Creating brand love today requires getting out in front of a fast-moving, digitally connected customer base marked by constantly shifting allegiances and an ability to chase the next best deal. In other words, you need all the help you can get.
These are rules for a better game, and they're likely to produce better behavior. I believe many organizations would be far better off if they simply (that's not to say easily) took a hard look at the game they're playing now, and changed the rules to ones like these.
I don't think that even Jane would argue that JtCS was fun, and it wasn't meant to be. It was meant to drive a behavior change both in Jane and the people that she "played" with, to help them address the reality of her brain-injured life.
Is GBL a transformative way to deepen instruction and build new habits for life-long learning? Or will it go the way of many past reforms, with many practitioners taking "old wine" and placing it in "new bottles"?
Many adults view gaming as a waste of time, when they could be achieving other goals. The polemic about gaming is driving these two very different attitudes towards gaming: those who are pro-gaming and those who are anti-gaming.
Did you notice that McGonigal's talk is titled, "The game that can give you 10 extra years of life"? It doesn't say, "The game that will give you 10 extra years of life." There's a big difference between "can" and "will."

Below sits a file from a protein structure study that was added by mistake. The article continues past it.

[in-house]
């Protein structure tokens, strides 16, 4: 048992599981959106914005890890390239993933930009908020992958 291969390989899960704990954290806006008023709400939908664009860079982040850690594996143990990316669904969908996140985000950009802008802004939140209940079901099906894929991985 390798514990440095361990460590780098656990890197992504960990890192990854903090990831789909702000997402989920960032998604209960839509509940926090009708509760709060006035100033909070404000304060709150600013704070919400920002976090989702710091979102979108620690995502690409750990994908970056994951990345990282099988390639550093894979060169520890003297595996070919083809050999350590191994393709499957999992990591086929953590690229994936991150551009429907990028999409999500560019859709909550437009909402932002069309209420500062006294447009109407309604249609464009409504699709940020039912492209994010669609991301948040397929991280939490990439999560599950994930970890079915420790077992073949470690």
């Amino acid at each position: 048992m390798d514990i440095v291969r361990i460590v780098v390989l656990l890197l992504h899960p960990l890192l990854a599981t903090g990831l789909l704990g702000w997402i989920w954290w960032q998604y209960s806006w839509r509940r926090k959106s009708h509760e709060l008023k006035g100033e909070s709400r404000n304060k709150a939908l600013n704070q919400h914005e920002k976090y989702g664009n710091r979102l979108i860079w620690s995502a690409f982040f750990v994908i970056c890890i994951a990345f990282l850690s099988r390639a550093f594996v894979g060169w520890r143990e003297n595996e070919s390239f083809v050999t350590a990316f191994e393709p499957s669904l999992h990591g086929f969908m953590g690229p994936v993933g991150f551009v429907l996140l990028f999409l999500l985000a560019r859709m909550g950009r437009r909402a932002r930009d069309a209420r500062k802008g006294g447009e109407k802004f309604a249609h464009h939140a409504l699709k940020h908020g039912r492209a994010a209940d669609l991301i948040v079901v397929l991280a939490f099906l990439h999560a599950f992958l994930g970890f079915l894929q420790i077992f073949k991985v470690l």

Motivation can make all the difference in the lives of struggling students. A solution to help the next generations of scholars re-discover passion and connection to their work may be the education gaming system called Class XP.
For any of us who are experiencing the "paraphernalia with which to communicate" in the 21st century, the question "Is anybody really listening?" could expand to include, "Is anybody really understanding what they are listening to?"
What if your boss turned to you and said, let's turn all work into play. Now imagine that your career, your accomplishments, work patterns and place in a company, would all be viewed through such a model. That's exactly what PHD is doing.
The coming years will look like the late '90s TV "gold rush," when companies staked out channel space in the expanding multi-channel universe. This time, though, the prospectors will mine distinctive content that can woo audiences in the "over the top" TV market.